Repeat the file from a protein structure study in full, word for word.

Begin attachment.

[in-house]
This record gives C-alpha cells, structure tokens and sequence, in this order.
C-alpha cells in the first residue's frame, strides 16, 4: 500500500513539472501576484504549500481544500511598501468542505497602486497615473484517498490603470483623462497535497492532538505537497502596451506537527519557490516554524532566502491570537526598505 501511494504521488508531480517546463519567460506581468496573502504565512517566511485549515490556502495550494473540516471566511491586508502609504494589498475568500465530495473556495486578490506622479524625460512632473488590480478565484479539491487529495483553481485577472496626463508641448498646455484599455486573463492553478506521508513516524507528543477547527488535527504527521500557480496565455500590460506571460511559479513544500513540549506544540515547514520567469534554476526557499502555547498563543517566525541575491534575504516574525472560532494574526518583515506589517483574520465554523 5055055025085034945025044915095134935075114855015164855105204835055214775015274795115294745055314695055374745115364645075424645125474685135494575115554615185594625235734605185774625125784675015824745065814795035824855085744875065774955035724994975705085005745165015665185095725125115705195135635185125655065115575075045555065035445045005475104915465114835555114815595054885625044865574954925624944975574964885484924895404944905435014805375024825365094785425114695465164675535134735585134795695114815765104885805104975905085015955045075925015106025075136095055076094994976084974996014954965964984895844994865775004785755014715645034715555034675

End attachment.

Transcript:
[in-house]
This record gives C-alpha cells, structure tokens and sequence, in this order.
C-alpha cells in the first residue's frame, strides 16, 4: 500500500513539472501576484504549500481544500511598501468542505497602486497615473484517498490603470483623462497535497492532538505537497502596451506537527519557490516554524532566502491570537526598505 501511494504521488508531480517546463519567460506581468496573502504565512517566511485549515490556502495550494473540516471566511491586508502609504494589498475568500465530495473556495486578490506622479524625460512632473488590480478565484479539491487529495483553481485577472496626463508641448498646455484599455486573463492553478506521508513516524507528543477547527488535527504527521500557480496565455500590460506571460511559479513544500513540549506544540515547514520567469534554476526557499502555547498563543517566525541575491534575504516574525472560532494574526518583515506589517483574520465554523 5055055025085034945025044915095134935075114855015164855105204835055214775015274795115294745055314695055374745115364645075424645125474685135494575115554615185594625235734605185774625125784675015824745065814795035824855085744875065774955035724994975705085005745165015665185095725125115705195135635185125655065115575075045555065035445045005475104915465114835555114815595054885625044865574954925624944975574964885484924895404944905435014805375024825365094785425114695465164675535134735585134795695114815765104885805104975905085015955045075925015106025075136095055076094994976084974996014954965964984895844994865775004785755014715645034715555034675